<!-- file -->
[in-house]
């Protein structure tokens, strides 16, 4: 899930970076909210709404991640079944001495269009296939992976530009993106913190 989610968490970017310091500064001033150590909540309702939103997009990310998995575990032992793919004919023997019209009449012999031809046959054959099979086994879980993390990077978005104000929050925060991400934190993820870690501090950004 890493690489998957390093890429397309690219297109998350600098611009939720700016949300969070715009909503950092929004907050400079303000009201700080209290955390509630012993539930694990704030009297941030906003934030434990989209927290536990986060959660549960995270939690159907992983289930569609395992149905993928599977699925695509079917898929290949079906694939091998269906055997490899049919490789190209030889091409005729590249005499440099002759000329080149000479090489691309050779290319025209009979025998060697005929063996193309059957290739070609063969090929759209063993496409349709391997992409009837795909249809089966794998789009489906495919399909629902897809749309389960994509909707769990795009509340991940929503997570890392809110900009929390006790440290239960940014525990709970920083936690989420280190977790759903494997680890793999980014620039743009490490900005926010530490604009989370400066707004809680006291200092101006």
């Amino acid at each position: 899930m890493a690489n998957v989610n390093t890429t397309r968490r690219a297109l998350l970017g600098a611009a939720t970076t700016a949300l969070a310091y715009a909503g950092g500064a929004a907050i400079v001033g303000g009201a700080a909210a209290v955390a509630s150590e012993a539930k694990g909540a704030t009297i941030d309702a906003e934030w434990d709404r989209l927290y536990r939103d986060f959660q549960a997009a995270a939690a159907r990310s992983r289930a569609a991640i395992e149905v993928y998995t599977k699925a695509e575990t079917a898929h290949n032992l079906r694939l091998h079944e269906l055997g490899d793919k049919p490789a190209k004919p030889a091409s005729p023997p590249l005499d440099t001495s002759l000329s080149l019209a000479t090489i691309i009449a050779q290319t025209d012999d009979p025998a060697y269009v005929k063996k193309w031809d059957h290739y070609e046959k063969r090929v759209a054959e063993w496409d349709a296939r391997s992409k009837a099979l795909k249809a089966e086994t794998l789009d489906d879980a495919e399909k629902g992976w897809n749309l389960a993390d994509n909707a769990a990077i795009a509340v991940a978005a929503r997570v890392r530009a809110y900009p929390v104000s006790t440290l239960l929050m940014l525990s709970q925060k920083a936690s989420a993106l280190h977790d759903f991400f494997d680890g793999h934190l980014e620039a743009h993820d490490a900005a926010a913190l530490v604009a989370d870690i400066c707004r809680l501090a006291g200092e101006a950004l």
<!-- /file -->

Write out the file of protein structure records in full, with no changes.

[in-house]
């Protein structure tokens, strides 16, 4: 899930970076909210709404991640079944001495269009296939992976530009993106913190 989610968490970017310091500064001033150590909540309702939103997009990310998995575990032992793919004919023997019209009449012999031809046959054959099979086994879980993390990077978005104000929050925060991400934190993820870690501090950004 890493690489998957390093890429397309690219297109998350600098611009939720700016949300969070715009909503950092929004907050400079303000009201700080209290955390509630012993539930694990704030009297941030906003934030434990989209927290536990986060959660549960995270939690159907992983289930569609395992149905993928599977699925695509079917898929290949079906694939091998269906055997490899049919490789190209030889091409005729590249005499440099002759000329080149000479090489691309050779290319025209009979025998060697005929063996193309059957290739070609063969090929759209063993496409349709391997992409009837795909249809089966794998789009489906495919399909629902897809749309389960994509909707769990795009509340991940929503997570890392809110900009929390006790440290239960940014525990709970920083936690989420280190977790759903494997680890793999980014620039743009490490900005926010530490604009989370400066707004809680006291200092101006």
């Amino acid at each position: 899930m890493a690489n998957v989610n390093t890429t397309r968490r690219a297109l998350l970017g600098a611009a939720t970076t700016a949300l969070a310091y715009a909503g950092g500064a929004a907050i400079v001033g303000g009201a700080a909210a209290v955390a509630s150590e012993a539930k694990g909540a704030t009297i941030d309702a906003e934030w434990d709404r989209l927290y536990r939103d986060f959660q549960a997009a995270a939690a159907r990310s992983r289930a569609a991640i395992e149905v993928y998995t599977k699925a695509e575990t079917a898929h290949n032992l079906r694939l091998h079944e269906l055997g490899d793919k049919p490789a190209k004919p030889a091409s005729p023997p590249l005499d440099t001495s002759l000329s080149l019209a000479t090489i691309i009449a050779q290319t025209d012999d009979p025998a060697y269009v005929k063996k193309w031809d059957h290739y070609e046959k063969r090929v759209a054959e063993w496409d349709a296939r391997s992409k009837a099979l795909k249809a089966e086994t794998l789009d489906d879980a495919e399909k629902g992976w897809n749309l389960a993390d994509n909707a769990a990077i795009a509340v991940a978005a929503r997570v890392r530009a809110y900009p929390v104000s006790t440290l239960l929050m940014l525990s709970q925060k920083a936690s989420a993106l280190h977790d759903f991400f494997d680890g793999h934190l980014e620039a743009h993820d490490a900005a926010a913190l530490v604009a989370d870690i400066c707004r809680l501090a006291g200092e101006a950004l």